The Social Security Administration (“SSA”) has been using the electronic claims analysis tool (“eCAT”) to document a disability adjudicator’s analysis since 2009. The goal was to foster uniformity so that applicants would be treated the same regardless of where they lived, and to ensure that all SSA policies are considered during the disability adjudication process.
The eCAT produces a Disability Determination Explanation (“DDE”) that documents the detailed analysis and rationale for either allowing or denying a claim. The DDEs of my claimants repeatedly show that the eCAT is failing to ensure the SSA policy of asking treating sources to conduct a consultative examination (“CE”) is being followed.
I represent a 50 year old landscaper with cervical radiculopathy, diabetic neuropathy, and arthritic knees, whose Social Security Disability application was approved today without a hearing by an Administrative Law Judge (“ALJ”) after a State agency examiner named Davidson, who used the eCAT to create the DDE, had denied the application. Davidson denied the SSD application solely because the claimant refused to attend an unnecessary CE that would have violated the Social Security rules and regulations. In the DDE, Davidson misrepresented that she contacted a treating doctor who refused to accept the State approved fee for performing the CE. The truth was that each treating doctor was ready, willing, and able to perform the CE.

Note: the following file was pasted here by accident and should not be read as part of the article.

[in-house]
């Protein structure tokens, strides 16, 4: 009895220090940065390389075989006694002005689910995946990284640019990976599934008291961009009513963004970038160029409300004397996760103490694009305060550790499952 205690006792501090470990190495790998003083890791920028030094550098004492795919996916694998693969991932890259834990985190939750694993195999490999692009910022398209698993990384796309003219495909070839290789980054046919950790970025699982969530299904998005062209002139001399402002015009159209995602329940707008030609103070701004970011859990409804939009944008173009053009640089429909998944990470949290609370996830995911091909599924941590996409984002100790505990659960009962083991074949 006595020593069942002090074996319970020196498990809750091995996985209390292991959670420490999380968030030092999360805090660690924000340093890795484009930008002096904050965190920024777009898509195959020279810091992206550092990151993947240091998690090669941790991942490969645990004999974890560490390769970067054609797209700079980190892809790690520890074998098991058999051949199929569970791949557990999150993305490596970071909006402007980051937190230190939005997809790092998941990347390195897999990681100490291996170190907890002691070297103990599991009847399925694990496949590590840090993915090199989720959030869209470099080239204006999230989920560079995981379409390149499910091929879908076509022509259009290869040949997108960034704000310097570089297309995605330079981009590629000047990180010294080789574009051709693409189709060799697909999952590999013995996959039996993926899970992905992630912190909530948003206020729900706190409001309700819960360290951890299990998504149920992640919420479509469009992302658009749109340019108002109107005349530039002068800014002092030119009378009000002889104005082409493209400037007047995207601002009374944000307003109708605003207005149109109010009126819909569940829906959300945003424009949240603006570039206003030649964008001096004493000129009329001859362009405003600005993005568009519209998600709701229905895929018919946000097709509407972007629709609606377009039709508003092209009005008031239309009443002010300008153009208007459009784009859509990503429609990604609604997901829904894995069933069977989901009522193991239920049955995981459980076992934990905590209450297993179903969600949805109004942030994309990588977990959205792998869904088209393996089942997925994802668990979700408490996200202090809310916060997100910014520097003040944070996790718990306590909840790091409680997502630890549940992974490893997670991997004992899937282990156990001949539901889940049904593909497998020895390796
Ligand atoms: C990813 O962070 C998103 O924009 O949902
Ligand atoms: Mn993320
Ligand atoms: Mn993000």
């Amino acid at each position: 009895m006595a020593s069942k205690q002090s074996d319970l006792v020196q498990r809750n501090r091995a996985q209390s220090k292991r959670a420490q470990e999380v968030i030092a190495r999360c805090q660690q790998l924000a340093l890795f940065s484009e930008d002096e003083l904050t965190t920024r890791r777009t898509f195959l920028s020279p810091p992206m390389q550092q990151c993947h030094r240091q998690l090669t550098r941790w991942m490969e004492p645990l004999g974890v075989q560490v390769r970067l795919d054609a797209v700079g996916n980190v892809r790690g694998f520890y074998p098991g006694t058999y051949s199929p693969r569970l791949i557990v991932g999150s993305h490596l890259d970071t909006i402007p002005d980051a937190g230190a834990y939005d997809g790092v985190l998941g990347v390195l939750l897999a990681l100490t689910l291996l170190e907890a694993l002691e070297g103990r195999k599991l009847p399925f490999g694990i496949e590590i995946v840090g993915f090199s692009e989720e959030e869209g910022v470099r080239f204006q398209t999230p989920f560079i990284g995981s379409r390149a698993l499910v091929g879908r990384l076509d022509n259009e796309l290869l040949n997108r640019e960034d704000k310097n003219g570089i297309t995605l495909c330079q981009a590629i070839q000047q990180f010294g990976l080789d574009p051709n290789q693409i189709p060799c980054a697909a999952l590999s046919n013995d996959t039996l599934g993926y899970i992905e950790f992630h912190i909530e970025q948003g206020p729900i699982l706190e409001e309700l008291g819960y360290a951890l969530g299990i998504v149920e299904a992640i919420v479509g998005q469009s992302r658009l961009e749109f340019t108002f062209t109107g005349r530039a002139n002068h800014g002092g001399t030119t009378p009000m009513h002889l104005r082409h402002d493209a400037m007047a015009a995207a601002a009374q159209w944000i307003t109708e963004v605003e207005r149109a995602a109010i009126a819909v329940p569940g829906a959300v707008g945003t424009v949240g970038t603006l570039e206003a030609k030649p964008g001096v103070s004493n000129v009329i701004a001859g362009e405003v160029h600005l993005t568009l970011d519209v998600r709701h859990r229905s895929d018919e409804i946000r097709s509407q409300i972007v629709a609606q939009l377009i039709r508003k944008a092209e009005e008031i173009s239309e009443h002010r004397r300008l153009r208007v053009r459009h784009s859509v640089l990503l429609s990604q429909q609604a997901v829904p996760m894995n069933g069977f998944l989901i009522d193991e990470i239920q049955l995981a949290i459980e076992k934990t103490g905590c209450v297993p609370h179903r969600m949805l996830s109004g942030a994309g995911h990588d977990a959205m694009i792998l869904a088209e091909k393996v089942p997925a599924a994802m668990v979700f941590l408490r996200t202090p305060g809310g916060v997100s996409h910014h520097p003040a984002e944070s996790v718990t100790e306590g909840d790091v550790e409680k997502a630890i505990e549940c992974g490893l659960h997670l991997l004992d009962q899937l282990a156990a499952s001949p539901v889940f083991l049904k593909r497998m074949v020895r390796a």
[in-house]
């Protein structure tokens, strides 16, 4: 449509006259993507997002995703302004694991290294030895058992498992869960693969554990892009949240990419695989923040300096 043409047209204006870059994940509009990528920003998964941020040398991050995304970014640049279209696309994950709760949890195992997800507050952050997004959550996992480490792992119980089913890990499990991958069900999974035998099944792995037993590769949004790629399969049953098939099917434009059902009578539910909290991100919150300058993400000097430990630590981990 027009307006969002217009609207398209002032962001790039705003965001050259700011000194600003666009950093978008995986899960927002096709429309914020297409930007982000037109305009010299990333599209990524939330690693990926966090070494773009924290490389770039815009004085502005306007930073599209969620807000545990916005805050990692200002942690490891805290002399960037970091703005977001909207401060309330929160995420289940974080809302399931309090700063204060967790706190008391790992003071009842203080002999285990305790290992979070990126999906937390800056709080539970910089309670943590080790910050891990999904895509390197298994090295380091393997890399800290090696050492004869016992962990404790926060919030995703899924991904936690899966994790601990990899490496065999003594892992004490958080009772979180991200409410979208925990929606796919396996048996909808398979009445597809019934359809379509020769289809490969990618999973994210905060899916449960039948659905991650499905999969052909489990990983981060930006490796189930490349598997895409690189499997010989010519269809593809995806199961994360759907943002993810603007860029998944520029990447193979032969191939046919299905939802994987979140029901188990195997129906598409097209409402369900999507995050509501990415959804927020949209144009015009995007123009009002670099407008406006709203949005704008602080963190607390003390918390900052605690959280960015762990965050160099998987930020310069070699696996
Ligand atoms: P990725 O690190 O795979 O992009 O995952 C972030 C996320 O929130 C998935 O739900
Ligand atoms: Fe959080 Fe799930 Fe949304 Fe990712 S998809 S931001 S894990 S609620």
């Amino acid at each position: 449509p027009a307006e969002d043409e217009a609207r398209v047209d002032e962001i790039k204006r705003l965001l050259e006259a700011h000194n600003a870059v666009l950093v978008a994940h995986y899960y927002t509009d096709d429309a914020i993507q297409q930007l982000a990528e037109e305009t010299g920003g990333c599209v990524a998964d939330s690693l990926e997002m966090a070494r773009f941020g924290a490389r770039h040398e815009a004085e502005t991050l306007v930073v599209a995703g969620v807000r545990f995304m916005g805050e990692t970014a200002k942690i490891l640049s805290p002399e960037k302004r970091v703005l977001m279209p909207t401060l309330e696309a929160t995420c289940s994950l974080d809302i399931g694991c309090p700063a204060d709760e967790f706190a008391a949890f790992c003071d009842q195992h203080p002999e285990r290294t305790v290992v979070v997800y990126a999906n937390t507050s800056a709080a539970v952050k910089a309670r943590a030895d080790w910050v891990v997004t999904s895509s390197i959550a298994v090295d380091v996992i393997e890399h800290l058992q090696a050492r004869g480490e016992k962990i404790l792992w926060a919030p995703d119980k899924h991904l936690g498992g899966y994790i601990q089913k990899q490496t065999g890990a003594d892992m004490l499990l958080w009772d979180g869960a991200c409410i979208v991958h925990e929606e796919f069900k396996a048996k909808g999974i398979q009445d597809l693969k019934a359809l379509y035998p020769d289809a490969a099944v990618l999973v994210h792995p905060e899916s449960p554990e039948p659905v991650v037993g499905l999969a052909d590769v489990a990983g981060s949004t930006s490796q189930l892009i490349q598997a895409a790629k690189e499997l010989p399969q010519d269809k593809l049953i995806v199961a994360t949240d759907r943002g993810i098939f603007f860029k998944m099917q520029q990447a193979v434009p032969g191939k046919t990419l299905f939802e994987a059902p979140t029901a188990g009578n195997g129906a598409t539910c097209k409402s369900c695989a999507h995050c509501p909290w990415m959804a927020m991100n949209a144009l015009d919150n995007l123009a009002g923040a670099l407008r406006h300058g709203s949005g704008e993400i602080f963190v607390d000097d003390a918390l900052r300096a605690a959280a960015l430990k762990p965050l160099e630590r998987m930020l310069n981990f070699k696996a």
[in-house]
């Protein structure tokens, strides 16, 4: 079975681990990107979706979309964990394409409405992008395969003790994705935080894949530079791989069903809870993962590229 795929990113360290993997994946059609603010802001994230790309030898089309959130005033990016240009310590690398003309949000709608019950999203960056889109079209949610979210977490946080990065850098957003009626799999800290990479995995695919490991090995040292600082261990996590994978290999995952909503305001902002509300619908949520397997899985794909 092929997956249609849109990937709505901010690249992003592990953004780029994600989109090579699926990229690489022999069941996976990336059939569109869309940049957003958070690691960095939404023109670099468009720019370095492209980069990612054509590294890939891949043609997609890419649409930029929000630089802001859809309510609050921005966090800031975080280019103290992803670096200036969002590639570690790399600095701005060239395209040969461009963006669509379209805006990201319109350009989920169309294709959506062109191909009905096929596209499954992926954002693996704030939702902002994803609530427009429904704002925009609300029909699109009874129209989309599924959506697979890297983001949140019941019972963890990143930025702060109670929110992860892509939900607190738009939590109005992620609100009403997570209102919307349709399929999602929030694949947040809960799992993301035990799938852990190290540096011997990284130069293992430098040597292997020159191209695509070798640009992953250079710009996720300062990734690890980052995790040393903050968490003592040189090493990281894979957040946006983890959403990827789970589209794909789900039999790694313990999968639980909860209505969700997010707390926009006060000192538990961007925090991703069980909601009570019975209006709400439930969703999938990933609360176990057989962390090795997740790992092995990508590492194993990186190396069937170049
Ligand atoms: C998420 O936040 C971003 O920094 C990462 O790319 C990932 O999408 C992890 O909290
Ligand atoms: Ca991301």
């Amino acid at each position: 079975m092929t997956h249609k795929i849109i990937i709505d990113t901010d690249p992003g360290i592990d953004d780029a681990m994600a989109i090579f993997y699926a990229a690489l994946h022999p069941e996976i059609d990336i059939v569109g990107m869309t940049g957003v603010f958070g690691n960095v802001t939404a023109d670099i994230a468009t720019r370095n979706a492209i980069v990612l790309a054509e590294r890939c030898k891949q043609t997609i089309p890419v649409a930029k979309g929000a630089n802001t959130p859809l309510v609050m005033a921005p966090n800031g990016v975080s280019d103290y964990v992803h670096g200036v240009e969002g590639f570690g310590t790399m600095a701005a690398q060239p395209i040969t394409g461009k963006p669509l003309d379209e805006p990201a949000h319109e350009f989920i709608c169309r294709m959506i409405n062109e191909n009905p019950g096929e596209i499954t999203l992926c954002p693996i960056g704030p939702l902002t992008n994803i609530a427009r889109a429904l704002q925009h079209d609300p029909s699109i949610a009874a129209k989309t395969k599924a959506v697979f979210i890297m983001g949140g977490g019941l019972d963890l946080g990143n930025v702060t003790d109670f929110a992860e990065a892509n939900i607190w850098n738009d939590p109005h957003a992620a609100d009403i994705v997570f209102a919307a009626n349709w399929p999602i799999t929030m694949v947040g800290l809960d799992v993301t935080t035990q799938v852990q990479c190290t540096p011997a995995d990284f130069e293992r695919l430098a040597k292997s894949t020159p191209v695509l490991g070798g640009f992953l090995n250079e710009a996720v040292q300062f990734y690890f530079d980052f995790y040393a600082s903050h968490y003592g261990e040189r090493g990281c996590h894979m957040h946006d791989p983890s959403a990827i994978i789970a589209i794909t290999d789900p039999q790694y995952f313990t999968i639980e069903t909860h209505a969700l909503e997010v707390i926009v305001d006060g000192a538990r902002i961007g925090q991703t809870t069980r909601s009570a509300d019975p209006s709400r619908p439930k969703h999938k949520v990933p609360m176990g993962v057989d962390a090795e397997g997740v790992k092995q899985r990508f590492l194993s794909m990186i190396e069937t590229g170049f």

To compound matters even further, Davidson also expunged critical evidence from the file that supported the claimant’s application. In the Residual Functional Capacity (“RFC”) section of the DDE, Davidson also misrepresented that no RFC assessments are associated with the claim, yet Davidson even admitted in the Record Source Statement section of the DDE report that one of the claimant’s dual board certified specialists in Pain Medicine and Physical Medicine and Rehabilitation concluded the claimant was limited to sitting 2 hours, and standing/walking less than 1 hour.
The ALJ approved the claimant’s SSD application based on the RFC provided by the claimant’s treating physician. If Davidson had followed the goal of the eCAT, and had complied with the SSA policy of asking treating doctors to perform CEs, then the time and resources of the SSA would have been preserved, and the claimant would have received his approval sooner. The State agency needs to be made accountable for habitually ignoring the purpose of the eCAT.